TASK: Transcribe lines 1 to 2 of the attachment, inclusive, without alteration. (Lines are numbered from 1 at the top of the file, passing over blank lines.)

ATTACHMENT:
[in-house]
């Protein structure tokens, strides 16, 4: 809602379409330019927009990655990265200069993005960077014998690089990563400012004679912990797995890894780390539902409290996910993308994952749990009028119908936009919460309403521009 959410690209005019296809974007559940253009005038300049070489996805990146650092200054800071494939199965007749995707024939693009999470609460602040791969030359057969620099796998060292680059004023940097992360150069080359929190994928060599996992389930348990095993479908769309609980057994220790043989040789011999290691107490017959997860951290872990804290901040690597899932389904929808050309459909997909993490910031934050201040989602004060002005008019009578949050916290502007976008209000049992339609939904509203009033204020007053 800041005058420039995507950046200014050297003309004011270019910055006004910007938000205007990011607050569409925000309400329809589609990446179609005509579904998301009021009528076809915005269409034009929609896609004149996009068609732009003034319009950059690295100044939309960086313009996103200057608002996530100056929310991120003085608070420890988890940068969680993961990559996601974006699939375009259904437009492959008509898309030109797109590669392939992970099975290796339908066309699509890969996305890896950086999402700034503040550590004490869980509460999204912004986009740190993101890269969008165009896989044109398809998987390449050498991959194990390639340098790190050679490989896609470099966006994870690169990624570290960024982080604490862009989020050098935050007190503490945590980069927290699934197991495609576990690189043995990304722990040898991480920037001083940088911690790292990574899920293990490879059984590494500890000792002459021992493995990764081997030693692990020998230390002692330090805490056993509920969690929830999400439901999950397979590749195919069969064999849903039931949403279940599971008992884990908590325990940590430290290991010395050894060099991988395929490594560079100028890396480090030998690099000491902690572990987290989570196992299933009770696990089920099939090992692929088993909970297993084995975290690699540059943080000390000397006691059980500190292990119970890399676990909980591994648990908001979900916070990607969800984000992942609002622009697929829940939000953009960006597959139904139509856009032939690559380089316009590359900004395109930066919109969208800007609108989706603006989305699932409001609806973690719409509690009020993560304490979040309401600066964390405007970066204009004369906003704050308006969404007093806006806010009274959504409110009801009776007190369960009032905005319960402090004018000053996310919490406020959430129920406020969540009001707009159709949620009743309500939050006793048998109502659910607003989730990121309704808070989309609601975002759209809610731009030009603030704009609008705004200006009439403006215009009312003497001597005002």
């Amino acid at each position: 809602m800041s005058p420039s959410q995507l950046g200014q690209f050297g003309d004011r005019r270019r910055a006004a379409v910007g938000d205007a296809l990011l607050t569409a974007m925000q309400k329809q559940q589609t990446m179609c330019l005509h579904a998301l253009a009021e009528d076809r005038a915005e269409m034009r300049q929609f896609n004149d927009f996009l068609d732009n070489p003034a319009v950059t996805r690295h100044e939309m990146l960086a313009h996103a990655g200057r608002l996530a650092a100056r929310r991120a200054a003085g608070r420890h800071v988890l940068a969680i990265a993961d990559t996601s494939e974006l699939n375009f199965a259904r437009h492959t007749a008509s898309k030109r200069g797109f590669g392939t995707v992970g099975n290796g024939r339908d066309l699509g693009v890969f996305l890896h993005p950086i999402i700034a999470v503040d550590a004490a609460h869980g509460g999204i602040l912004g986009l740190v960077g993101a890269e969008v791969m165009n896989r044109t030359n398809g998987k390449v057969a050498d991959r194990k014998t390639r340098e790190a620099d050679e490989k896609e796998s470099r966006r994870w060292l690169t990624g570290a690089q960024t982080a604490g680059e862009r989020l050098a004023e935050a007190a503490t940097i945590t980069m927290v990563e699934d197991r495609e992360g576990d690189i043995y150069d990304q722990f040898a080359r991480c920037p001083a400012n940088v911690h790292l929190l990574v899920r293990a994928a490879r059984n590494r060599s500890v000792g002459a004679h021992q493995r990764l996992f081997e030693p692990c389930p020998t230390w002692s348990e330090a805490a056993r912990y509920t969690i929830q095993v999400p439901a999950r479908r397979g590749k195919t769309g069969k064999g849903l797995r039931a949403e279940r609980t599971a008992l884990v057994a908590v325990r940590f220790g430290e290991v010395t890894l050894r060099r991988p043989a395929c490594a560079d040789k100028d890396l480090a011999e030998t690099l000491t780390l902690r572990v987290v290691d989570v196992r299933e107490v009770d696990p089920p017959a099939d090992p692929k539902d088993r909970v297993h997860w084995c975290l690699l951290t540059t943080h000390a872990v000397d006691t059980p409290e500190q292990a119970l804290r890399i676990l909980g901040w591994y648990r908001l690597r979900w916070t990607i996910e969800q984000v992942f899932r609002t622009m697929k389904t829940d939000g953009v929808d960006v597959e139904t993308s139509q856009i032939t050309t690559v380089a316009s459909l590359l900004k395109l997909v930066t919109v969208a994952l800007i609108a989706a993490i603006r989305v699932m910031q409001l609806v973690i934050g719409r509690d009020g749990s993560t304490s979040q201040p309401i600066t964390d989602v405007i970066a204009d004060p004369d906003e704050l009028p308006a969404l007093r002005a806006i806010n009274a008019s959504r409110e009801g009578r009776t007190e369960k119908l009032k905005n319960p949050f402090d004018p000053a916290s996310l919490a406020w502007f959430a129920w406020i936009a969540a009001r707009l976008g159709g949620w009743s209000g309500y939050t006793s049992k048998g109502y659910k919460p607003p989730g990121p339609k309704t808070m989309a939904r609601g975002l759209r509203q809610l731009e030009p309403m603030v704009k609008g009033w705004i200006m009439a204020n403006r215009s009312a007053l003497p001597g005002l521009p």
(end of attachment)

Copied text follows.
[in-house]
């Protein structure tokens, strides 16, 4: 809602379409330019927009990655990265200069993005960077014998690089990563400012004679912990797995890894780390539902409290996910993308994952749990009028119908936009919460309403521009 959410690209005019296809974007559940253009005038300049070489996805990146650092200054800071494939199965007749995707024939693009999470609460602040791969030359057969620099796998060292680059004023940097992360150069080359929190994928060599996992389930348990095993479908769309609980057994220790043989040789011999290691107490017959997860951290872990804290901040690597899932389904929808050309459909997909993490910031934050201040989602004060002005008019009578949050916290502007976008209000049992339609939904509203009033204020007053 800041005058420039995507950046200014050297003309004011270019910055006004910007938000205007990011607050569409925000309400329809589609990446179609005509579904998301009021009528076809915005269409034009929609896609004149996009068609732009003034319009950059690295100044939309960086313009996103200057608002996530100056929310991120003085608070420890988890940068969680993961990559996601974006699939375009259904437009492959008509898309030109797109590669392939992970099975290796339908066309699509890969996305890896950086999402700034503040550590004490869980509460999204912004986009740190993101890269969008165009896989044109398809998987390449050498991959194990390639340098790190050679490989896609470099966006994870690169990624570290960024982080604490862009989020050098935050007190503490945590980069927290699934197991495609576990690189043995990304722990040898991480920037001083940088911690790292990574899920293990490879059984590494500890000792002459021992493995990764081997030693692990020998230390002692330090805490056993509920969690929830999400439901999950397979590749195919069969064999849903039931949403279940599971008992884990908590325990940590430290290991010395050894060099991988395929490594560079100028890396480090030998690099000491902690572990987290989570196992299933009770696990089920099939090992692929088993909970297993084995975290690699540059943080000390000397006691059980500190292990119970890399676990909980591994648990908001979900916070990607969800984000992942609002622009697929829940939000953009960006597959139904139509856009032939690559380089316009590359900004395109930066919109969208800007609108989706603006989305699932409001609806973690719409509690009020993560304490979040309401600066964390405007970066204009004369906003704050308006969404007093806006806010009274959504409110009801009776007190369960009032905005319960402090004018000053996310919490406020959430129920406020969540009001707009159709949620009743309500939050006793048998109502659910607003989730990121309704808070989309609601975002759209809610731009030009603030704009609008705004200006009439403006215009009312003497001597005002």